We are not surprised by this new delay in the least. The SEC has been aligned against allowing bitcoin to get a toehold in people's portfolios. Once that happens it will be MUCH harder to introduce bans or draconian regulation. So, by delaying the ETFs they think they are keeping the window open for regulation.
A bitcoin ETF will be gigantic news but isn't a make-or-break thing for bitcoin. Eventually, there will be an ETF as bitcoin continues to eat the world, and the longer the SEC delays the less people will respect them as an impartial regulator. Anyway, these delays are until August this year, at which time they have to approve or deny. We shall see.
Weekly BMI | 2 : Bullish
Become a paid member to access our much more in depth technical analysis and member newsletter.
Price is in a tightening range as volatility is the lowest since April.
There is a mixed bag on the TA. On the bearish side we have overall relation of price to the 50 EMA and price structure, looking like a bear flag, and volume is horrible. On the bullish side we have significant buy support at $30k and bullish divergences on our oscillators.
On the weekly chart, price is having an epic battle with the 50 EMA. If this level is not held, it could be a bad sign for price. Also of major note, we saw the first bullish divergence on the weekly chart since December 2014, right at the bottom of that bear market.
Overall, we remain bullish. The bull market is not over. Our forecast is for price to test the 50 EMA soon and after a breakout, higher levels into our target zone.
Bitcoin's difficulty had a massive downward adjustment of -27.95% last Saturday and hashrate continues to trend down making the next adjustment estimated at -9% in 9 days. Despite slower block times, the mempool remains in good shape with just a few blocks of unconfirmed transactions. Users have been able to pay a fee of 1 to 3 sats/byte ($0.20) and have their transaction confirmed within an hour or two.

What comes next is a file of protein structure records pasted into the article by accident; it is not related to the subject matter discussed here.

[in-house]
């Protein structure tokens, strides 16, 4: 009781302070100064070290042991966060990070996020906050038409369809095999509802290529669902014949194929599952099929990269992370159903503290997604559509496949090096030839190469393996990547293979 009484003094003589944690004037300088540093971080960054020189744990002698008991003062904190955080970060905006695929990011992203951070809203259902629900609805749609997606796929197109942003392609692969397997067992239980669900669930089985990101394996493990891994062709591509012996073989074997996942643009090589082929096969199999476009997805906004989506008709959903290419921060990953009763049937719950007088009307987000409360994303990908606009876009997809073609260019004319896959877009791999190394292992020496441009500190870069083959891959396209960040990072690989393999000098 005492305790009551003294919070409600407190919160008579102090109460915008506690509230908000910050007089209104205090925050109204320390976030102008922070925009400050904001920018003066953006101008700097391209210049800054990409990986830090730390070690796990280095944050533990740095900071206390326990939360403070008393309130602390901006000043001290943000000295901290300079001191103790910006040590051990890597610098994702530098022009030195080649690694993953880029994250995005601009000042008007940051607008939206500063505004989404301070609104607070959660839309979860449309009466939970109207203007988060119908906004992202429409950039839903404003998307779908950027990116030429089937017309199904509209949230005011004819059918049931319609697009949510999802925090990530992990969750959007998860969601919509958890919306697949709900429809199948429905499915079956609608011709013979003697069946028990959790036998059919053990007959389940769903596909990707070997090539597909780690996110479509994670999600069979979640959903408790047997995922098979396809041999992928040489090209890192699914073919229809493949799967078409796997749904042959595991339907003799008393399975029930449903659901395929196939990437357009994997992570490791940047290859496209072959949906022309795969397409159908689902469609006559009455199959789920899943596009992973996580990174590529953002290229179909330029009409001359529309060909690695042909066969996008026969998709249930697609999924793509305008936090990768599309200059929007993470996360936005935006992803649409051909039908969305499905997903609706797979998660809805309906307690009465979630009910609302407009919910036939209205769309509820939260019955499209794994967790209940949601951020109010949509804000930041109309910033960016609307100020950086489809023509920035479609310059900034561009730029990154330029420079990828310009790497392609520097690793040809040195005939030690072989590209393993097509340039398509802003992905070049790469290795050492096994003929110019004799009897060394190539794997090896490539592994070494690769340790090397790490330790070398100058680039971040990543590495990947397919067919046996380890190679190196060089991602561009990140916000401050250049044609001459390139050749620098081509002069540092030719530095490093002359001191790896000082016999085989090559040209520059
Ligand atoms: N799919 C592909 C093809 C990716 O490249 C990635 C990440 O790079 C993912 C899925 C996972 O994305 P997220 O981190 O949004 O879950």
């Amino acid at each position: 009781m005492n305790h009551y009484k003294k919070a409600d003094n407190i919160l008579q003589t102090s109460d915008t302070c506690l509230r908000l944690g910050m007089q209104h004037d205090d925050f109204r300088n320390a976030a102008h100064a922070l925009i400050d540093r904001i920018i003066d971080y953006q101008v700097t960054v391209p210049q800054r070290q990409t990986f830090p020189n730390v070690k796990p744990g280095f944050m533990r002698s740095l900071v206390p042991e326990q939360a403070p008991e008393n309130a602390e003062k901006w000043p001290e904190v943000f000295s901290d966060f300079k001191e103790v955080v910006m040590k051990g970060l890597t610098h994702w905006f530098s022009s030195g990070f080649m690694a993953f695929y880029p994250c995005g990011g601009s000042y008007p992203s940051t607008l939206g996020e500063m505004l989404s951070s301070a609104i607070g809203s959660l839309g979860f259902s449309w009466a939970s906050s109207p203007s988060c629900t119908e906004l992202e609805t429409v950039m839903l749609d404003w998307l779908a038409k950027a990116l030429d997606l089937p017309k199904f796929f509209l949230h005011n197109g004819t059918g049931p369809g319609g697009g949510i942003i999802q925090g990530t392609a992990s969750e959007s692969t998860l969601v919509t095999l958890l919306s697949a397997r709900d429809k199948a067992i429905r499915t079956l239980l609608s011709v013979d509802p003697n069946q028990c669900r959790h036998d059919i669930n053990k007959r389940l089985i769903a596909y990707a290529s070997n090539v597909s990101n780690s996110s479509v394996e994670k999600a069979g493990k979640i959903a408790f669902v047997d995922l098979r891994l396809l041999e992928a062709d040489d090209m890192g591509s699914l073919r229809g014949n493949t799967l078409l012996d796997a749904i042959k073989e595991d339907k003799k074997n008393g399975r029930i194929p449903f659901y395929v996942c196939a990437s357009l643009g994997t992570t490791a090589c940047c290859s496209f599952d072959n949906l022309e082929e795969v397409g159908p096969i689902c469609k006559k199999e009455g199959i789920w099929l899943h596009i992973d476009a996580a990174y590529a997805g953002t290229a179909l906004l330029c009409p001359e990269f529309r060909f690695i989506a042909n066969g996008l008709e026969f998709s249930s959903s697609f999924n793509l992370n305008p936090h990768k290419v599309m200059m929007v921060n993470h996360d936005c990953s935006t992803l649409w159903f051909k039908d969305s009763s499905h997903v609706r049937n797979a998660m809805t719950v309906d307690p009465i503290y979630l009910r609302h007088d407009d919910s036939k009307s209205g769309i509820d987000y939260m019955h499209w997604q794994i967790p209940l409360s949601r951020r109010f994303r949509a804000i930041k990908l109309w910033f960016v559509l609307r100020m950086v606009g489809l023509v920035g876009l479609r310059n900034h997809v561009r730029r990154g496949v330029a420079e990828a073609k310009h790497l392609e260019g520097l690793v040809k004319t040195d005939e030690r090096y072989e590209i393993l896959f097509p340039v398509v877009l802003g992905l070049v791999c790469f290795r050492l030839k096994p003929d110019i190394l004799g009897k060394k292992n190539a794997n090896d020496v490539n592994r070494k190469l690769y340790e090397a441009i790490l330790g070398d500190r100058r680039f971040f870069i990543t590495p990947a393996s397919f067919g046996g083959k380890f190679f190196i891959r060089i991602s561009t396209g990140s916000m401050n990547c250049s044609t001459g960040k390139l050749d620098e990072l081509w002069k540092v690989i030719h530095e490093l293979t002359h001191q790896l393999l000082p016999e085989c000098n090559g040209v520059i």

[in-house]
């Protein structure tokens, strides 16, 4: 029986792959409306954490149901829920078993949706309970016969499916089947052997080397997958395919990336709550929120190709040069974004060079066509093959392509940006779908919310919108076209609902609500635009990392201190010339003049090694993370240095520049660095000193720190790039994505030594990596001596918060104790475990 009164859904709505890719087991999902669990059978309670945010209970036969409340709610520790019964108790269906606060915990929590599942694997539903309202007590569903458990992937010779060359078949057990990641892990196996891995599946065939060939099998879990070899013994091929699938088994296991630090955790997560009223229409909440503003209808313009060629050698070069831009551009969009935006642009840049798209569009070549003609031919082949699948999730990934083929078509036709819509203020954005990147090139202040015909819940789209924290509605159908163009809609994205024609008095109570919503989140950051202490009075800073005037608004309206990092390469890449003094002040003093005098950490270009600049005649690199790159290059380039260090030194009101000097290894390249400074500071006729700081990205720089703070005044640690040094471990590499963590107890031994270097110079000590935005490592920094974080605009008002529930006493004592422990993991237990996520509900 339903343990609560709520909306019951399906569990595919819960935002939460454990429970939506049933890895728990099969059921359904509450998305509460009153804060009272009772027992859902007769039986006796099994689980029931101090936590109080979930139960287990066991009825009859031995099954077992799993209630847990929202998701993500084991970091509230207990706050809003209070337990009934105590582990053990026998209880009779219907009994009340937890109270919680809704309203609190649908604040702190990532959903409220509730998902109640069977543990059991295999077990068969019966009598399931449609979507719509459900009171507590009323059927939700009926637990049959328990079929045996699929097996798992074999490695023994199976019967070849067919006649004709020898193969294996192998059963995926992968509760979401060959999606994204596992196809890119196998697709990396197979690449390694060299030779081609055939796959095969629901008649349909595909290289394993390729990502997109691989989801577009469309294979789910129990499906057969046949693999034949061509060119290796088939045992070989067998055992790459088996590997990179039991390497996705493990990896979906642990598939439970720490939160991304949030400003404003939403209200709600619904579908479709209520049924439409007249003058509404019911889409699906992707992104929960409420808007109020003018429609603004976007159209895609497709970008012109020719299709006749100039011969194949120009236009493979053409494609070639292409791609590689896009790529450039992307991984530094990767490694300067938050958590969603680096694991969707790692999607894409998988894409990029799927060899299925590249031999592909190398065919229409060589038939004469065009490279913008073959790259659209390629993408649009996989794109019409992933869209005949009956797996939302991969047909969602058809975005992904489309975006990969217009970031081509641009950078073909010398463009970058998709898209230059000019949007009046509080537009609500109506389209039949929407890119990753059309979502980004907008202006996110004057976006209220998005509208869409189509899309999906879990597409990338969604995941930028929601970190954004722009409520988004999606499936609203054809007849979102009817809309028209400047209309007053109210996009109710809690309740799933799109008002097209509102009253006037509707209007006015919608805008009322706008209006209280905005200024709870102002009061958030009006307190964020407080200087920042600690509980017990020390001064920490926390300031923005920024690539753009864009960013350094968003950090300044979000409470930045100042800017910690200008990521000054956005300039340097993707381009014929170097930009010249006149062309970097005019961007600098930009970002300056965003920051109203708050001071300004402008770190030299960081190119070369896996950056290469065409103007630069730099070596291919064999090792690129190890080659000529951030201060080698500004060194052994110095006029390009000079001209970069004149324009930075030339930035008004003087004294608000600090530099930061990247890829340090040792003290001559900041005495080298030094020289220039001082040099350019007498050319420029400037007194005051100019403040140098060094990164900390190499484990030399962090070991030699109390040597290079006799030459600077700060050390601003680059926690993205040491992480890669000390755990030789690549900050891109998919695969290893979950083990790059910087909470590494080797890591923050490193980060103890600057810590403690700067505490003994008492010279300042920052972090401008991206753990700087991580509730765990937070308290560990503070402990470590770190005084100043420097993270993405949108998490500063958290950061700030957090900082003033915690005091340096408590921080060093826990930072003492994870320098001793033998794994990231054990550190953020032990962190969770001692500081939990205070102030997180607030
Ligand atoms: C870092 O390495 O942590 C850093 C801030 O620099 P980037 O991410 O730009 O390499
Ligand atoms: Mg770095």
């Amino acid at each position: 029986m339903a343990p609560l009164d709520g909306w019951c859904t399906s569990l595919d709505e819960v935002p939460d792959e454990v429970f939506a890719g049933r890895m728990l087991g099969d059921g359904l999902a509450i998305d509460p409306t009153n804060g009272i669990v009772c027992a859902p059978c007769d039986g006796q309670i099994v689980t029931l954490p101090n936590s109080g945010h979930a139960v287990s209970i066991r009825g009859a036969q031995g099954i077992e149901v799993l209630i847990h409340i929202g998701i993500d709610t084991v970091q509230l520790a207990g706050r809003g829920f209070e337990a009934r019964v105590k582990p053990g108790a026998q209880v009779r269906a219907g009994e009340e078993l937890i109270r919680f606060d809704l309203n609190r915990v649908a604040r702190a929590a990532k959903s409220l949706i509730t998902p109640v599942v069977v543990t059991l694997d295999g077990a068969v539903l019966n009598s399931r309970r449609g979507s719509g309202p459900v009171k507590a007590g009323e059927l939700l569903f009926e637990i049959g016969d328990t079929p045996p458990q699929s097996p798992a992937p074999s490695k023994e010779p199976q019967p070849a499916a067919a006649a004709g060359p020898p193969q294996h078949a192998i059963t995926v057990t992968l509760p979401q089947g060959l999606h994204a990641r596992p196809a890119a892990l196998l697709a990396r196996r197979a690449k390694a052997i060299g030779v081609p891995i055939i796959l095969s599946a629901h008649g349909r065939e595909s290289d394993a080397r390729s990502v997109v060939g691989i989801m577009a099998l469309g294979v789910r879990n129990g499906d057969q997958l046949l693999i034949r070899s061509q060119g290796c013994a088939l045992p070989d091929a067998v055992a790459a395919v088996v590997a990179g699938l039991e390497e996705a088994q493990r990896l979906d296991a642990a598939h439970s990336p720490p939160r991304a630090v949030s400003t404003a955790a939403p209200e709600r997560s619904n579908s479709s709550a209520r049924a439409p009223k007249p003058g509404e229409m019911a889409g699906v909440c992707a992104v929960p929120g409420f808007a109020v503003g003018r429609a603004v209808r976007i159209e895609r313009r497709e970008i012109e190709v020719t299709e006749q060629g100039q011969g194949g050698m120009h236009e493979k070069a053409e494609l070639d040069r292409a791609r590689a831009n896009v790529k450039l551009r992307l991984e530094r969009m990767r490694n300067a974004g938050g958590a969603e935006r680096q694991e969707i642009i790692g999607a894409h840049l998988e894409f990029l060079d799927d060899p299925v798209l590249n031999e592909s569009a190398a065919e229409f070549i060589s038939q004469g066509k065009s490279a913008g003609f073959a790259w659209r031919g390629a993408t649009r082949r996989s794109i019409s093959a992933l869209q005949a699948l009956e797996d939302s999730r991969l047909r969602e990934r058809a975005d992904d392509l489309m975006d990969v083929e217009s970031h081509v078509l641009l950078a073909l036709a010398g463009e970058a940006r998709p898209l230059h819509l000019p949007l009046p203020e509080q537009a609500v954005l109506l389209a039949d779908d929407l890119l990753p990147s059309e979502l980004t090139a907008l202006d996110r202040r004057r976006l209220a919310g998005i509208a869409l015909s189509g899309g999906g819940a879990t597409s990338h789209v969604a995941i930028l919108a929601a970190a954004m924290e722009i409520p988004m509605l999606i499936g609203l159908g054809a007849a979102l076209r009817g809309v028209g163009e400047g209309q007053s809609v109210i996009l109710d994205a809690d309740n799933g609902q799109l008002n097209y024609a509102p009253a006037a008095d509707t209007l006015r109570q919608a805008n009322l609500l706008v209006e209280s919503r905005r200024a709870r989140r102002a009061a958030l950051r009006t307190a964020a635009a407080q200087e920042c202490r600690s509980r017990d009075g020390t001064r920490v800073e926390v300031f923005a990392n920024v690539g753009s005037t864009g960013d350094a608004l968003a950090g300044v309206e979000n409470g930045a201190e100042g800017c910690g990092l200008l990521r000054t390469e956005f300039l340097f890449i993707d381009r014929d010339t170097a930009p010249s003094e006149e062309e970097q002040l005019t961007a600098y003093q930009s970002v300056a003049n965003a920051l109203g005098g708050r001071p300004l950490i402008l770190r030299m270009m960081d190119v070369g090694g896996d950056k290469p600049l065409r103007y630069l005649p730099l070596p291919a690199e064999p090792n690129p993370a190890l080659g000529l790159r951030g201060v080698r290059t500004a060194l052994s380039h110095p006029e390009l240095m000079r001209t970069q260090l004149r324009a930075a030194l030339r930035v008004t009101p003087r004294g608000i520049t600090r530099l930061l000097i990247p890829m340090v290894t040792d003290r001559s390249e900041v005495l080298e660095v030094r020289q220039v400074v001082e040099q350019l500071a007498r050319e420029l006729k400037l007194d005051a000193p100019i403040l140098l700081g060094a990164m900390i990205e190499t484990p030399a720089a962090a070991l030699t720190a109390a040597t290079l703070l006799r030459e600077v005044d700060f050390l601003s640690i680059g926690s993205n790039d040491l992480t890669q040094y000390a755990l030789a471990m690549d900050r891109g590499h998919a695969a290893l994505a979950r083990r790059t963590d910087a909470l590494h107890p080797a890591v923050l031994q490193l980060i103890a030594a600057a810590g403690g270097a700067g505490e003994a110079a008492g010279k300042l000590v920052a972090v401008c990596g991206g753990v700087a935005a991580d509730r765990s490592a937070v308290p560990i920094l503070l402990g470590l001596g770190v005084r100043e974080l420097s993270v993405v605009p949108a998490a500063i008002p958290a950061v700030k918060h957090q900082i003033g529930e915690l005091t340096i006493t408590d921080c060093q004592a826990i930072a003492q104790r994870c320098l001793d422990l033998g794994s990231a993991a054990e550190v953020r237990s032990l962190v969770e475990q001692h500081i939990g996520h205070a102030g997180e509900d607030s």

We haven't heard any new information this week regarding the Chinese miner's efforts on relocating their hardware. There is lots of speculation about the length of time required for the hardware to find a new home. Some people think it could take only a month or two before we see hashrate increase, while others think it could take up to a year to relocate as the infrastructure will likely need to be built in other locations.
Below is a chart from glassnode showing the total mining revenue going back a year. With the hashrate dropping, the remaining miners become more profitable as they get a bigger piece of the revenue pie.
Several countries continue to pursue their ill-fated CBDC efforts. We written about this and done podcasts on why CBDCs are a not what these central banks think and could cause some massive negative consequences. The driving force continues to be the fear of losing market share to bitcoin and a digital dollar in the form of Tether or other similar private digital dollars.
Quick update on the dollar. Ansel will be writing a more detailed Macro Update soon, but for those who only read the Fundamentals Report, we thought it might be a good thing to update the dollar here.
The inflation/reflation narrative is starting to come apart. The dollar has apparently bottomed and is turning around. At this time, price is running into pattern resistance of a diagonal trend line, as well as the 50 EMA on the weekly.
The important level remains 92.5, if we get a weekly close above there it could rally quite quickly. This is commonly assumed to be negative for bitcoin, however, bitcoin and the dollar should rise together. A stronger dollar means weaker other currencies. If emerging markets are having problems, if the Euro is weakening, people from those countries are much more likely to buy bitcoin than an American with reserve currency dollar.
July 9, 2021 | Issue #149 | Block 690,308 | Disclaimer
Meme by @abrkn
© Copyright 2020 Bitcoin & Markets